Picture monumental white sea cliffs, picturesque green river valleys, grassy rolling hills and a historic land of ancient battlefields and stunning castles. Walks in East Sussex offer all of this and more. Boasting some of the highlights of the South Downs National Park, beautiful coastline and the rural magnificence of the High Weald, it is difficult to believe that all of this is within touching distance of London.Hikes in East Sussex are enjoyable all year round. In winter, frosted hills and gorgeous coastal views await, with cosy villages pubs to escape the cold. In Spring, the landscape comes to life, bringing a dazzling display of vibrant colour. Summer is prime walking season and, with approximately 1,750 hours of sunshine a year, East Sussex is way above the national average, so make sure you pack your shades and sun cream.
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Perhaps the best hiking trails in East Sussex explore the white cliffs of the Seven Sisters. Stride high above it all as you traverse the roller-coaster-esque rise and fall of the cliff tops. There are many fantastic trails here; some reveal gorgeous views of the cliffs from below, whilst others follow the springy turf of the cliff-edges, with unforgettable views of the cerulean sea below.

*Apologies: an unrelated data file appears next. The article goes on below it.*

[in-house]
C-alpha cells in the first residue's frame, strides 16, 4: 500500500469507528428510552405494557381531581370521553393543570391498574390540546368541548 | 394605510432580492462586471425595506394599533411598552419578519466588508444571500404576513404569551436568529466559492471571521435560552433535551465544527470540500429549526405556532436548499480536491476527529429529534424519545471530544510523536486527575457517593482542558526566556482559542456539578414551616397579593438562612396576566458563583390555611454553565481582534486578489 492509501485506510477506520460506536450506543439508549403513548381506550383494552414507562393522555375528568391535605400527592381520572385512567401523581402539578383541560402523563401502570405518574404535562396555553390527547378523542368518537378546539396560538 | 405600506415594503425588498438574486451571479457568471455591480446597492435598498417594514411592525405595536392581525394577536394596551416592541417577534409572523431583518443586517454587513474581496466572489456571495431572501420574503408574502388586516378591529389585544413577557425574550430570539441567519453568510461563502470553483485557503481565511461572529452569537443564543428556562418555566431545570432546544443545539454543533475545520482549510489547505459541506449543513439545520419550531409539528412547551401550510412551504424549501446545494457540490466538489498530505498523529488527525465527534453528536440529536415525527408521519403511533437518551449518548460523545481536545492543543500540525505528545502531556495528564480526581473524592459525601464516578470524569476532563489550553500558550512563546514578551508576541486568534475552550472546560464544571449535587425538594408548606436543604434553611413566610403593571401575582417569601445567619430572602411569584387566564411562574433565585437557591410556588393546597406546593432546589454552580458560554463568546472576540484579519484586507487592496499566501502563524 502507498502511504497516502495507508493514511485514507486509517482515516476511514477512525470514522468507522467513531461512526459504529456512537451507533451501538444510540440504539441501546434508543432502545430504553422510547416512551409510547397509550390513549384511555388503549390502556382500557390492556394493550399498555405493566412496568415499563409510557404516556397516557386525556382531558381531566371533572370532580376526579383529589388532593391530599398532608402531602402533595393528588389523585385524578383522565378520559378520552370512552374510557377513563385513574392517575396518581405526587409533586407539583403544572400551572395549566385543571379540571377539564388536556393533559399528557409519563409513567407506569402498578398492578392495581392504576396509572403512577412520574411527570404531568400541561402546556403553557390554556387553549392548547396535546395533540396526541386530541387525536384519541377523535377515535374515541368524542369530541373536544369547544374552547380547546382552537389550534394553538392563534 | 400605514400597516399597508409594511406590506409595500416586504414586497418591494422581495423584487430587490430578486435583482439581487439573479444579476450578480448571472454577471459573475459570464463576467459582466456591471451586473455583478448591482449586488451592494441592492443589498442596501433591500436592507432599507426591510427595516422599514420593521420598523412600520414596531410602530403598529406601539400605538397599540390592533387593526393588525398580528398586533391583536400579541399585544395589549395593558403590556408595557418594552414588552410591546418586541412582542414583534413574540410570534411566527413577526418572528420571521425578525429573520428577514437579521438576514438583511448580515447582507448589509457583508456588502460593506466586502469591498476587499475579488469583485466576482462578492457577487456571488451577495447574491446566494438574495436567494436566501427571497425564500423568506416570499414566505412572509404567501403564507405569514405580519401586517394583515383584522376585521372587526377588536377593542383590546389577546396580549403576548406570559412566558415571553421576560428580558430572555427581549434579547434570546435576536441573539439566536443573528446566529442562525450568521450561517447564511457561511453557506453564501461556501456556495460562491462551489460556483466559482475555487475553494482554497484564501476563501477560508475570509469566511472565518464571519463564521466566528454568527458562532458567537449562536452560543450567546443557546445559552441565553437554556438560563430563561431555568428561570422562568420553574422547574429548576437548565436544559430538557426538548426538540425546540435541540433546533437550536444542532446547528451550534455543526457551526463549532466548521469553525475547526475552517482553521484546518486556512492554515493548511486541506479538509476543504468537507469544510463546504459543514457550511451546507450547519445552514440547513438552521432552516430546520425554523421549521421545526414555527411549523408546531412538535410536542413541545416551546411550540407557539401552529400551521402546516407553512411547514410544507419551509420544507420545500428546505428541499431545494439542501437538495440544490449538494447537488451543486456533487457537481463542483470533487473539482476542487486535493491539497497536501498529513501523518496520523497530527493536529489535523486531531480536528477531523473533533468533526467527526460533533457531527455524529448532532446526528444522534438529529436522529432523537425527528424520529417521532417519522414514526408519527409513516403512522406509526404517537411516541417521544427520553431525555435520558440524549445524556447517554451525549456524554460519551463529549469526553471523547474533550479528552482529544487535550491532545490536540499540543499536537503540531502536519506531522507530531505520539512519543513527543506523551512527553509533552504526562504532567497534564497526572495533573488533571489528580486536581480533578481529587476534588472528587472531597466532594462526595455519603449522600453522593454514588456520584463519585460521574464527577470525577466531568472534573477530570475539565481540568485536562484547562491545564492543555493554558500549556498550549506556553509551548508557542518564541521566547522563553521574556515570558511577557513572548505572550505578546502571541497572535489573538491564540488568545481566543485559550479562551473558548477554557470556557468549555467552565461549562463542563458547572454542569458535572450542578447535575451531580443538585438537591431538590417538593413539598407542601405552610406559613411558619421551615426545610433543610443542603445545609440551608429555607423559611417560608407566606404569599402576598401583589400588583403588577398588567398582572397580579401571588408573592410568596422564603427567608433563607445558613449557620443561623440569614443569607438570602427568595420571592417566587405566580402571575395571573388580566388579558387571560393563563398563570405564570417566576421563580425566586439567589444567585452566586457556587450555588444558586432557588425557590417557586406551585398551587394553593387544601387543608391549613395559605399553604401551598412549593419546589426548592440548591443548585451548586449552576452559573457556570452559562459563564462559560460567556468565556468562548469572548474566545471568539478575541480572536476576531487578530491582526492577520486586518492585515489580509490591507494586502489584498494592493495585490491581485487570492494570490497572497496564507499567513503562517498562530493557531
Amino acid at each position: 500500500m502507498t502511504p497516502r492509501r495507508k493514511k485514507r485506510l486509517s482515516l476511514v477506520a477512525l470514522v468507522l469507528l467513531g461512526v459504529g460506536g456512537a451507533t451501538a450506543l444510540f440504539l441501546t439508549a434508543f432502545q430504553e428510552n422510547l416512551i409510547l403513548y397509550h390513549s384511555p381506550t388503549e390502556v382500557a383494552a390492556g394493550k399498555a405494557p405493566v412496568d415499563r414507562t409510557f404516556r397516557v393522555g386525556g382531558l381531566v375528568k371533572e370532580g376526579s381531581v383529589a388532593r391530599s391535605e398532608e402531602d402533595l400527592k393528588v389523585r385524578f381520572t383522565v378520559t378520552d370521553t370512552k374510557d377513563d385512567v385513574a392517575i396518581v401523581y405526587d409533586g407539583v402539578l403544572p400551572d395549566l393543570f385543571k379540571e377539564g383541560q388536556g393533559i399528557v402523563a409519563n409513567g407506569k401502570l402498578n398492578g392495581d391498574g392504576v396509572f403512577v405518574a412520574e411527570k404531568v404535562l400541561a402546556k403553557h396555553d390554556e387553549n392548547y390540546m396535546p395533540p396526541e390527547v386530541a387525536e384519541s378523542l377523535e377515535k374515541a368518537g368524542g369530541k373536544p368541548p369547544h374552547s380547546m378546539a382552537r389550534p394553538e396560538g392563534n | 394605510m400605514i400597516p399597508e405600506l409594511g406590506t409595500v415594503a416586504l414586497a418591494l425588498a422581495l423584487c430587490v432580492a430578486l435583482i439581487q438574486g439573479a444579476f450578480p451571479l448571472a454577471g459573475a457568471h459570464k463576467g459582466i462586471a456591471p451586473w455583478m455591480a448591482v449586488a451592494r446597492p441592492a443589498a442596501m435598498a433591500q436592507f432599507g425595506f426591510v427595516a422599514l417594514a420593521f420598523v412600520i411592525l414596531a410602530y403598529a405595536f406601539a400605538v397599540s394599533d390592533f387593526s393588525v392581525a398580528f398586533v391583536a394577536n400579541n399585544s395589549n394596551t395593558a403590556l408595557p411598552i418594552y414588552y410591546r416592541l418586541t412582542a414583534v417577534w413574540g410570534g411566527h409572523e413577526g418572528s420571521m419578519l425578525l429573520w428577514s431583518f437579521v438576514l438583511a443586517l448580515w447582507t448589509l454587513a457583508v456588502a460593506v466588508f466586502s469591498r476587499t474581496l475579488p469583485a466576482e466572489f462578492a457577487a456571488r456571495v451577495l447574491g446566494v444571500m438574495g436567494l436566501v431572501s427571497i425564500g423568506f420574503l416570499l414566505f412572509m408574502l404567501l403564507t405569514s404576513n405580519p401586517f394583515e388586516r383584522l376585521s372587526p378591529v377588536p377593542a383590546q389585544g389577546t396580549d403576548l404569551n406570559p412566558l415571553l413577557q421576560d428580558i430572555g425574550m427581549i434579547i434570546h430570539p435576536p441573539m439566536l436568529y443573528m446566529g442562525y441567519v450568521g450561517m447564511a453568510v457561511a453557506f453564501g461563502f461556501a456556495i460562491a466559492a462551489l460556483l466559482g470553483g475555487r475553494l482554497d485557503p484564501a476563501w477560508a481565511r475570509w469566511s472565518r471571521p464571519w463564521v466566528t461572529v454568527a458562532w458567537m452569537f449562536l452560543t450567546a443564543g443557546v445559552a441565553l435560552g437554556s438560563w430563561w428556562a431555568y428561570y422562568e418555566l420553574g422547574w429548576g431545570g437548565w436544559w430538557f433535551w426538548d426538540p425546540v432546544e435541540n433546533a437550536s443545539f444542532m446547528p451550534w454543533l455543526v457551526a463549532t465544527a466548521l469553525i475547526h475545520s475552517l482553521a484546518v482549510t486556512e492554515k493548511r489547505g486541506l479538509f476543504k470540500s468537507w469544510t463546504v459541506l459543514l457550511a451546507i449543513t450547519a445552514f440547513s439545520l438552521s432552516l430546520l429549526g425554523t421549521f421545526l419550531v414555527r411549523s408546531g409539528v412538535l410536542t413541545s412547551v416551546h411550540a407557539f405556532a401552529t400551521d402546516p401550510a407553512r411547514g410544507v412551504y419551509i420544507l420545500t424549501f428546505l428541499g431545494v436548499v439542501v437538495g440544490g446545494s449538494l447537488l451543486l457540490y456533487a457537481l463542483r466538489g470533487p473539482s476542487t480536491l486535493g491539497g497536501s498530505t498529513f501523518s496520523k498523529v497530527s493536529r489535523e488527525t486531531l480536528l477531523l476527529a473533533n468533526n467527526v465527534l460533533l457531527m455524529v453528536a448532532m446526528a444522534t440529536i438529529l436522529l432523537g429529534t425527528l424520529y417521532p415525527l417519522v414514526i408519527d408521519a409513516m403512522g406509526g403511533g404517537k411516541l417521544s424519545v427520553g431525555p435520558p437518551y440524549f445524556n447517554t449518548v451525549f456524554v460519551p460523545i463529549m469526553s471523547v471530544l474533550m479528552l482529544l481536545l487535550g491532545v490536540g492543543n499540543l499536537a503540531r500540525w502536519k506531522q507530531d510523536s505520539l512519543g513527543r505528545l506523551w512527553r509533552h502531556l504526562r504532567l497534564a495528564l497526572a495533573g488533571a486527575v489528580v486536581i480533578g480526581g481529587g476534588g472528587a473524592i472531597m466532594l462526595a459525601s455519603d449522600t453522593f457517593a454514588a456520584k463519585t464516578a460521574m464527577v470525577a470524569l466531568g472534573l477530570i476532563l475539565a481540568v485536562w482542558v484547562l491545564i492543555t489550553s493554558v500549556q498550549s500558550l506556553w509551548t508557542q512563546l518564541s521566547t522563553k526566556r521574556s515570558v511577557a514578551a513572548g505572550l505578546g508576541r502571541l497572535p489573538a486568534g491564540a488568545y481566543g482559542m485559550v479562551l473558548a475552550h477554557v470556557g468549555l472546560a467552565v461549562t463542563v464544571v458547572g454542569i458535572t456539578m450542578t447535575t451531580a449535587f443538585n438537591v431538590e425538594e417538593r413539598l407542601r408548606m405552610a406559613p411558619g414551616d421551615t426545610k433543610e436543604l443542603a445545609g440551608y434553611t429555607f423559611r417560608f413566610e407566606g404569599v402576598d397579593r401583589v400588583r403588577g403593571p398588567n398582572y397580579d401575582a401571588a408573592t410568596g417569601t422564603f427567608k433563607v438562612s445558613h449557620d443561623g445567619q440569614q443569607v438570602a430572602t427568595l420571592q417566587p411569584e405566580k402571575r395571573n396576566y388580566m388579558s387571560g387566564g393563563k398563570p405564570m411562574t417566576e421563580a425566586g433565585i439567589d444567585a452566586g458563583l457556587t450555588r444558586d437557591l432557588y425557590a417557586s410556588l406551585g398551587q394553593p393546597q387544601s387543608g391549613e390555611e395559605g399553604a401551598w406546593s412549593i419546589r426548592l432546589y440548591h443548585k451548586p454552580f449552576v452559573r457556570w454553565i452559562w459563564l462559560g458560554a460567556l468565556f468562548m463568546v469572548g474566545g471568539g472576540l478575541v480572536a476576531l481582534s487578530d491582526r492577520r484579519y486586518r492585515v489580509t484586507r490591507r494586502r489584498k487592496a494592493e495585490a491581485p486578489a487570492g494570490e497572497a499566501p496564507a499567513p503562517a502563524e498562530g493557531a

Towering 531 feet (162 m) above the waves and just to the east of the Seven Sisters, Beachy Head is the highest chalk sea cliff in Britain. It makes for a thrilling hike with stunning views. It is important to note that you should always stay at least five metres from the edge, as chalk is brittle and landslides are not uncommon.
The towns of Eastbourne and Lewes are fantastic bases for exploring the beloved hills of the South Downs. Some of the most scenic walks in East Sussex follow tranquil river valleys, such as the Cuckmere and the Ouse. Here you can discover unique historical artefacts on the nearby hills. Not far from the Cuckmere, you can explore the Long Man of Wilmington, a huge figure built into the hillside some four hundred years ago.
A hazy infinity of rolling hills await from the summit of Ditchling Beacon, East Sussex’s highest point at 814 feet (248 m). It commands a panoramic vista of the sea to the south, the Downs stretching away to the west and the High Weald to the east. The hills in this area are home to a plethora of flora and fauna, with the region’s iconic Adonis blue butterfly a common sight.
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